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Identification of a novel intertypic recombinant species D human adenovirus in a pediatric stem cell transplant recipient.

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2014 Dec

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<p><strong>BACKGROUND: </strong>Human adenoviruses (HAdV) are known opportunistic pathogens in hematopoietic stem cell transplant (SCT) recipients. The detection of HAdV infection in children after SCT has been implicated as a determinant of poor outcome but specific associations between HAdV species or individual HAdV types and disease are poorly understood.</p>

<p><strong>OBJECTIVES: </strong>Characterization of a HAdV-D strain isolated from multiple clinical specimens of an 11-year-old female recipient of a matched unrelated donor peripheral SCT for T-cell lymphoma and case report.</p>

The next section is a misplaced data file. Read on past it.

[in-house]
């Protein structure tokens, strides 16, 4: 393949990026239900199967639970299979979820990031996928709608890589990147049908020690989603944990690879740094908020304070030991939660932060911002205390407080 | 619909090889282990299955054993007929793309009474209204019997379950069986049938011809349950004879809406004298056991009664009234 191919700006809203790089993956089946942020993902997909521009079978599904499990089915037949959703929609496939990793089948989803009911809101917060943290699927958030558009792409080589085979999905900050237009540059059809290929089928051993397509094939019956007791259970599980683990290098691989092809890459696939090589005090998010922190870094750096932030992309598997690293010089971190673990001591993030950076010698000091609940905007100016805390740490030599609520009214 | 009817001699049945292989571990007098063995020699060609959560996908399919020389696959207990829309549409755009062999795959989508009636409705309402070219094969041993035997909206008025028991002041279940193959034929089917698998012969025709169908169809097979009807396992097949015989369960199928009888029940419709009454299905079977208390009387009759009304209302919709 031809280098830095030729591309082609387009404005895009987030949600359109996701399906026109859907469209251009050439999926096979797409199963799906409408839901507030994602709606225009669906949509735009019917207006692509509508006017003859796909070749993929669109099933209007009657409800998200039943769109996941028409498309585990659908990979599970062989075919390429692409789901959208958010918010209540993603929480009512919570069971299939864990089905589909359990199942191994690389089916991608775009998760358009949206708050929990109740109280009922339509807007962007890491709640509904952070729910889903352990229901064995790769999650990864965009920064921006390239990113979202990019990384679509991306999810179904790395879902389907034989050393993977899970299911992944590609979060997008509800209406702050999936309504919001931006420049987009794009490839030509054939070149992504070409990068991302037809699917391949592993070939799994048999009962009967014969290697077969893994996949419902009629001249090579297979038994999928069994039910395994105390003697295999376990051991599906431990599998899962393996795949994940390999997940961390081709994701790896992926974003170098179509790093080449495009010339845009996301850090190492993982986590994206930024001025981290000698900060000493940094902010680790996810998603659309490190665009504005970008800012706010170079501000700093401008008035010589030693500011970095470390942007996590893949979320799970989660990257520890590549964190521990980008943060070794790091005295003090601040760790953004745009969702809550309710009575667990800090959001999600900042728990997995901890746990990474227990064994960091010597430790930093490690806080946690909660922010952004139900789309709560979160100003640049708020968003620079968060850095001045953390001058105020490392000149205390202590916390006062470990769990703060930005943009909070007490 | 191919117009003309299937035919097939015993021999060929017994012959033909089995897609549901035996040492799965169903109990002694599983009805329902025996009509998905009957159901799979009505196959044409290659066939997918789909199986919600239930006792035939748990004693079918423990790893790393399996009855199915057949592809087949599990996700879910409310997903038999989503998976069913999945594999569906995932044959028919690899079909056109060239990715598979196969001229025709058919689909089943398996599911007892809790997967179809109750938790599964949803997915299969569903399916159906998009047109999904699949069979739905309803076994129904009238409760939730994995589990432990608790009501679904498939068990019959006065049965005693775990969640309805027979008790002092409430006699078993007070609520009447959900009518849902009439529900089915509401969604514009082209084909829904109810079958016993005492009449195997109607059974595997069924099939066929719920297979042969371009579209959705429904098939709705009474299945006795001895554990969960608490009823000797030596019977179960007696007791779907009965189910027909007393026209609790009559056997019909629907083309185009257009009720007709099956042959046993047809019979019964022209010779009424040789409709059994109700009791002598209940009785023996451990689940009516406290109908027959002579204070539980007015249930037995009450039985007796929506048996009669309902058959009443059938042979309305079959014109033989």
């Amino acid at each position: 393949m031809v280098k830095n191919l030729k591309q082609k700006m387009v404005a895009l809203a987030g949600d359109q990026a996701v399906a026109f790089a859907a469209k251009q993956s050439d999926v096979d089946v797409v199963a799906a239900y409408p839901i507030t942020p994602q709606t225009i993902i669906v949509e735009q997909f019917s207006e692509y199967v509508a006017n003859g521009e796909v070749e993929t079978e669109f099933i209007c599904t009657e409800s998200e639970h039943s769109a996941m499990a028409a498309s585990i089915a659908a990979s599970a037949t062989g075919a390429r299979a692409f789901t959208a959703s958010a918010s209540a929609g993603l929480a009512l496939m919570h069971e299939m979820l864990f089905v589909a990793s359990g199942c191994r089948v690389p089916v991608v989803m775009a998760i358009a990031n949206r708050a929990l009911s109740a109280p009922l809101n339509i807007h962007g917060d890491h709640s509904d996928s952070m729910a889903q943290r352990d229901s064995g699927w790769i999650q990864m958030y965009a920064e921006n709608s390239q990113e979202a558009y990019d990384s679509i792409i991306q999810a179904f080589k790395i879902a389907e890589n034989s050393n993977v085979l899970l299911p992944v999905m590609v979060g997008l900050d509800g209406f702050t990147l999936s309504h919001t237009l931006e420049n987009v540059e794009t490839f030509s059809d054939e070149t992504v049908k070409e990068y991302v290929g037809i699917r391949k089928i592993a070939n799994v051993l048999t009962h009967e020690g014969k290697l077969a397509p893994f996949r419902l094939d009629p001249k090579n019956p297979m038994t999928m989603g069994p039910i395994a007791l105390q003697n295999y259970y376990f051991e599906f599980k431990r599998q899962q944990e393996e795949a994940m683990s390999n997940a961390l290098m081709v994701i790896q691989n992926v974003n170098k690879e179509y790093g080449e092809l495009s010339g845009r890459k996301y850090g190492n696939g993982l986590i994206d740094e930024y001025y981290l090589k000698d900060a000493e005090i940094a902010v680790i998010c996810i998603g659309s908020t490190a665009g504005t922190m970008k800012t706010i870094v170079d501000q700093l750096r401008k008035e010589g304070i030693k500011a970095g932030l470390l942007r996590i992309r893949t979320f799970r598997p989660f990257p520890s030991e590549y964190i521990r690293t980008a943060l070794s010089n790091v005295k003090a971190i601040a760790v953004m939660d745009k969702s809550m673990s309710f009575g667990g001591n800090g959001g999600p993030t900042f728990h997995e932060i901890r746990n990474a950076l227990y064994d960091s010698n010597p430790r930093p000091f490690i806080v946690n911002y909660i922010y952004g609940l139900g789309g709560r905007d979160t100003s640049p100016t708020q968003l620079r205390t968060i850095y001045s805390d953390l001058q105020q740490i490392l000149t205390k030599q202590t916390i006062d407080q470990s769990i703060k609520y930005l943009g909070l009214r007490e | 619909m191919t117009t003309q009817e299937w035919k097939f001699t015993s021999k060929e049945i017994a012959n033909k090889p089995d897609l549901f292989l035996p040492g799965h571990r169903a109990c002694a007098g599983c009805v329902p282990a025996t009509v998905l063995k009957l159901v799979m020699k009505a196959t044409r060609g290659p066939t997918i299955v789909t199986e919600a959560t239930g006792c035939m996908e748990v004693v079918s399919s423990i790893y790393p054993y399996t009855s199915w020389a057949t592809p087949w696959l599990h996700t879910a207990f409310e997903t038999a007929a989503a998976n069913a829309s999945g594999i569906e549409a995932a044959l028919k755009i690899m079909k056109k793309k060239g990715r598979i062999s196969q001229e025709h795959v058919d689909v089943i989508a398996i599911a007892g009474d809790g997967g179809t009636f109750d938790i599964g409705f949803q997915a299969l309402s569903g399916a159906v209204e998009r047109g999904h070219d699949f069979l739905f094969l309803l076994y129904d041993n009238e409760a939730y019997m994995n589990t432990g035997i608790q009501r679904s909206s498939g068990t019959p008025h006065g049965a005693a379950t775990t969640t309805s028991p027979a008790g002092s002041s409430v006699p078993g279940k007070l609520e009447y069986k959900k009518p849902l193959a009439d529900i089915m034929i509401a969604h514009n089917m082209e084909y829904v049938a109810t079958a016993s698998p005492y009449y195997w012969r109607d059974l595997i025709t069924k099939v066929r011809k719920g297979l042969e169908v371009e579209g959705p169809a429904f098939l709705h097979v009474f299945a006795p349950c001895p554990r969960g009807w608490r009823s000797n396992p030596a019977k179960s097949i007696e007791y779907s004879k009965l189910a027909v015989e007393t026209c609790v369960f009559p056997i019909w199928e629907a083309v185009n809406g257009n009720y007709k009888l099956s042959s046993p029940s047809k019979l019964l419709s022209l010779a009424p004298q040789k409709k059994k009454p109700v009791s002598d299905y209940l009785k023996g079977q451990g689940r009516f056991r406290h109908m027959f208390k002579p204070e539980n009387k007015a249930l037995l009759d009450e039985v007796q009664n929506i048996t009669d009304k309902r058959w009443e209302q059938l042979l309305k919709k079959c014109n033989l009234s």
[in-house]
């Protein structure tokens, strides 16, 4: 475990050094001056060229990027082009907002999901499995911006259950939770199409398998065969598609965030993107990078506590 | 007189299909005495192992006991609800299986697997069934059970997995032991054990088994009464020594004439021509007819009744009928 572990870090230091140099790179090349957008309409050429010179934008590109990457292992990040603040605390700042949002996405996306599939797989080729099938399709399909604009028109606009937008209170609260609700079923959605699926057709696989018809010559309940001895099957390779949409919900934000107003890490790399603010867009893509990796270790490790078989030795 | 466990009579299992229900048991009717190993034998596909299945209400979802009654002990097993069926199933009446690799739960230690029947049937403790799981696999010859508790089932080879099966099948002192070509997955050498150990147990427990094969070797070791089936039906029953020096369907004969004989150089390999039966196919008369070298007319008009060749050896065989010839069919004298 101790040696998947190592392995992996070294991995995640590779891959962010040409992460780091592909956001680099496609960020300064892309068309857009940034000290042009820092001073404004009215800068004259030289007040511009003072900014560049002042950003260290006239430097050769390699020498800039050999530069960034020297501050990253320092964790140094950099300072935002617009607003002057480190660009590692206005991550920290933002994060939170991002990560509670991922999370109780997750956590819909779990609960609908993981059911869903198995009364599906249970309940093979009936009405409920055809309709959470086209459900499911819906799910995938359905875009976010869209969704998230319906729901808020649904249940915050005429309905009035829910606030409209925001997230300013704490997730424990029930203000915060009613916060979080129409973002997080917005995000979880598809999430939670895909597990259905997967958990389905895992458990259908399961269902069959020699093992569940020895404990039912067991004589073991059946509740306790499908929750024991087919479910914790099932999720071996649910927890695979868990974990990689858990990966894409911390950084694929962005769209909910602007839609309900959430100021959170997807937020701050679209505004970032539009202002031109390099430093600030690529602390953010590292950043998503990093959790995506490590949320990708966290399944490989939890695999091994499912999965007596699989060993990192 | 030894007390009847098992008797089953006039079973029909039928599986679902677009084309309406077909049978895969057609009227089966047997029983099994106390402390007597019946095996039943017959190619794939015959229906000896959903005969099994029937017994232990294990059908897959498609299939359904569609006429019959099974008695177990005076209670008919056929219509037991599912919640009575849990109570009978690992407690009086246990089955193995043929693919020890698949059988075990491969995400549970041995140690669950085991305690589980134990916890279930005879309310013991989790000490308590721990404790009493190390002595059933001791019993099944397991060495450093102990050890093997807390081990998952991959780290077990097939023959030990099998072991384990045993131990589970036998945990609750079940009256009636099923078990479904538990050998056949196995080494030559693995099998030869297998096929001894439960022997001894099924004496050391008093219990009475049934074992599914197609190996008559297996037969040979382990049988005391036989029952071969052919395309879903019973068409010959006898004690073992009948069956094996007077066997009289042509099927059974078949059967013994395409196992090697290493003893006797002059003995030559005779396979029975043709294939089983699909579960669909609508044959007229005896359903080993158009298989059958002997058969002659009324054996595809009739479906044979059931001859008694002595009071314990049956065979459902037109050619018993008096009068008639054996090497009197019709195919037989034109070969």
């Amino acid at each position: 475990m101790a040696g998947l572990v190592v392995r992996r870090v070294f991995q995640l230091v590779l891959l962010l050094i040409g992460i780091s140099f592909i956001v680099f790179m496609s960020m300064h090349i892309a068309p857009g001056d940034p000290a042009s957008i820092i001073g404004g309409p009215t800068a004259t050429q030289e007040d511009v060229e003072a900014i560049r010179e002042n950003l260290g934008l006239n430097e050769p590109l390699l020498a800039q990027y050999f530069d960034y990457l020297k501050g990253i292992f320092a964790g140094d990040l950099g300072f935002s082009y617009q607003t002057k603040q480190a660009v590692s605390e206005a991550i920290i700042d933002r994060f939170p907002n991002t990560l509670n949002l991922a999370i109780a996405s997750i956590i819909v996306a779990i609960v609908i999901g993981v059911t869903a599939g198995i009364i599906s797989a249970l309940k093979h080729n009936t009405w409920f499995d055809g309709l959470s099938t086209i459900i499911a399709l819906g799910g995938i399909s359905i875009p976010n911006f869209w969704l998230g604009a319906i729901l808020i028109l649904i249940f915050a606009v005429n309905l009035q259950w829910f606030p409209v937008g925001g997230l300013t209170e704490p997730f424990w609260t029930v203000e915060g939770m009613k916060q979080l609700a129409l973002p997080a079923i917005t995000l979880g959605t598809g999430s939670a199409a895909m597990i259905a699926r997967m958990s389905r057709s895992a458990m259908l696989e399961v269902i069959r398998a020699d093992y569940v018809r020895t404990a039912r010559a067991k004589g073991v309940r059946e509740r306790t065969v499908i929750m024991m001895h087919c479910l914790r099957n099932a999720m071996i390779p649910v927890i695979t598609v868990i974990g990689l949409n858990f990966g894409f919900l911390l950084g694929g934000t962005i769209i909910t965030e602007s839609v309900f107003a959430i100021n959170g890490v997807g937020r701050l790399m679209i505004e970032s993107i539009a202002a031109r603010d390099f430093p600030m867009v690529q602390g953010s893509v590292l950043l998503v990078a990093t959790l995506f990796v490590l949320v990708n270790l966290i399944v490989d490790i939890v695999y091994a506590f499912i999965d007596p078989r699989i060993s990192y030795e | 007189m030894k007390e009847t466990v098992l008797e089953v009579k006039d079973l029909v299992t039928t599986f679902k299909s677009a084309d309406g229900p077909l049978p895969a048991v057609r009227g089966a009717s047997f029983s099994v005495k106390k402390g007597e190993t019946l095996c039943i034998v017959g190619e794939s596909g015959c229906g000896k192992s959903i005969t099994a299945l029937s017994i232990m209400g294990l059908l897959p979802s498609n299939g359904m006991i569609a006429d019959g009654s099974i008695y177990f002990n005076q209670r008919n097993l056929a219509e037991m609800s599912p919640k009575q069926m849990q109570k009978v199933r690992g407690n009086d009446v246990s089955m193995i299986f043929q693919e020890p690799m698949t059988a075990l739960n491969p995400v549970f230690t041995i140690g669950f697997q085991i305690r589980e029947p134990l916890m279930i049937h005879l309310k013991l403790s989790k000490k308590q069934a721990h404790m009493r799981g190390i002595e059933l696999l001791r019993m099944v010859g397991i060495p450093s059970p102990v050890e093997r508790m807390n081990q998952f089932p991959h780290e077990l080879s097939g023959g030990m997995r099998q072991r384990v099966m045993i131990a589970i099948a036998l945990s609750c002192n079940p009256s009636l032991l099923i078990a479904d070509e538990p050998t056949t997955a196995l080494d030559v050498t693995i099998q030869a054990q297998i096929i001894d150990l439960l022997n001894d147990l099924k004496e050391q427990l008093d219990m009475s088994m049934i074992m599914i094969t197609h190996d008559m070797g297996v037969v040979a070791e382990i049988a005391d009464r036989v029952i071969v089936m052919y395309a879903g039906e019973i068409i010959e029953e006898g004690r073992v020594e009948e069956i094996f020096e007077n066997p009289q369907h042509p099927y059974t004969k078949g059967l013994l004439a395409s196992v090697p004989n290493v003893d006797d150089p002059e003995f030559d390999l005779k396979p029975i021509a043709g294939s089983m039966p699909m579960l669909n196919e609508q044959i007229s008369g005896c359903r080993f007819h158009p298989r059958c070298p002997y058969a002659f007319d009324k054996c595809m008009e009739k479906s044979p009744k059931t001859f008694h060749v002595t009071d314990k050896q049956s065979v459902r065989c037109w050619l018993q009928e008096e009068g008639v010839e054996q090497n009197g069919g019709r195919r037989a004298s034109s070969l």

<p><strong>STUDY DESIGN: </strong>Archived HAdV PCR-positive plasma, urine, and stool specimens were processed for virus isolation and detailed molecular typing. Complete genomic sequencing was carried out on 2 isolates.</p>

<p><strong>RESULTS: </strong>The patient tested positive for HAdV DNA by real-time PCR of a stool specimen at 44 days after initiation of a SCT conditioning regimen. In the subsequent 3 months, HAdV was detected in plasma, urine and stool specimens in association with symptoms of gastroenteritis and hemorrhagic cystitis. A novel HAdV-D with a HAdV20-like hexon gene was isolated from both urine and stool specimens. All isolates yielded identical restriction profiles with endonucleases BamHI, BglII, BstEII, HindIII, PstI and SmaI. Analysis of 2 complete genomic sequences further identified the virus as a novel intertypic recombinant HAdV-D (P20/H20/F42) closely related to HAdV42.</p>

<p><strong>CONCLUSIONS: </strong>This case highlights the identification of a previously unknown HAdV-D from an immunocompromised host. In this patient, the course of adenovirus infection is compatible with reactivation of a latent virus or a primary opportunistic infection. Adenoviremia in this patient resolved without definitive adenovirus-directed antiviral therapy.</p>



Alternate Title

J. Clin. Virol.




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